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Health providers and advocates have been maintaining a steady public call to Congress to extend federal funding for the Children’s Health Insurance Program (CHIP), which is set to end on September 30, 2017, unless Congress acts to renew financial support – ideally for another five years.
CHIP is a federally funded and state-administered block grant, and an important counterpart to Medicaid. Medicaid and CHIP cover approximately 39 percent of the nation’s children. Medicaid covers more than 37 million and CHIP serves 8.9 million. These programs have produced significant improvement in children’s coverage status – reducing the children’s uninsured rate to a record low of 5 percent. Together, they provide a broad set of benefits, including regular medical, vision, hearing and dental screenings as well as physical, occupational, and speech and language therapies for children with special needs.
Failure to renew would place children’s coverage at risk and add to financial pressure on states. Some states operate CHIP within their Medicaid programs; others, including Kansas, maintain separate programs. Children in separate CHIP programs could shift to their parents’ employer-sponsored plans or marketplace plans, but others would become uninsured. The result could be a reversal of coverage gains achieved over the years, potentially causing 1.1 million children to become uninsured.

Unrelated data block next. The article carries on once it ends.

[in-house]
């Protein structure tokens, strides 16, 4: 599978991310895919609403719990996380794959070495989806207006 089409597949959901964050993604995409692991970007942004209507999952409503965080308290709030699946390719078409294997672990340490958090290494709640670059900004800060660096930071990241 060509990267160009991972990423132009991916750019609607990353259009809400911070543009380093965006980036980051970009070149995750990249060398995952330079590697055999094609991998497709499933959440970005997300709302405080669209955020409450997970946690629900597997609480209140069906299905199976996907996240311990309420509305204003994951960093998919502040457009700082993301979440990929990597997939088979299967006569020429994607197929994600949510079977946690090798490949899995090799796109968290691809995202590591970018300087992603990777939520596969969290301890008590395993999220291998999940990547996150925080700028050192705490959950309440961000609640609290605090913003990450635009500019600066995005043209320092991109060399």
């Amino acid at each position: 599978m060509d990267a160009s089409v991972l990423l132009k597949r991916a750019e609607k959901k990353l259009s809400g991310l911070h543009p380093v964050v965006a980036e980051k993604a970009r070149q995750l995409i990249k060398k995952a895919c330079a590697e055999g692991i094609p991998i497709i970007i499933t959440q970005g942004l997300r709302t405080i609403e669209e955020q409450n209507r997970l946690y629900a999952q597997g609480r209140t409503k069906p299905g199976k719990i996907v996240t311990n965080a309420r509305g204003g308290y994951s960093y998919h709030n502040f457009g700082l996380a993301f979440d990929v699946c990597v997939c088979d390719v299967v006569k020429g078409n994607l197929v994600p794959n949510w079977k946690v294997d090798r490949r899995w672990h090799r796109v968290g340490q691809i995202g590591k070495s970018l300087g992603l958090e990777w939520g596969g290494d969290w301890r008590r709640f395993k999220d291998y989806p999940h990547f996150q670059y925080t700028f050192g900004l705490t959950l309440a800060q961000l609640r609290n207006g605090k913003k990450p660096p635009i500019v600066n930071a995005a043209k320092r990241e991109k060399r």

This situation would likely force states to alter their programs to contain costs. Nearly all 50 states, including Kansas and Missouri, planned for continued federal funding in their 2018 fiscal year budgets. While states can continue to spend their unused funds until they run out, at least 10 expect to expend their funding in 2017; 32 states (including Kansas and Missouri) project they will run out of funding by the end of March 2018.
Given the proven health benefits of CHIP, a renewal decision should not wait until September 30. As Congress deliberates on a variety of health proposals, it is time to place this smart investment at the top of their list. LEARN MORE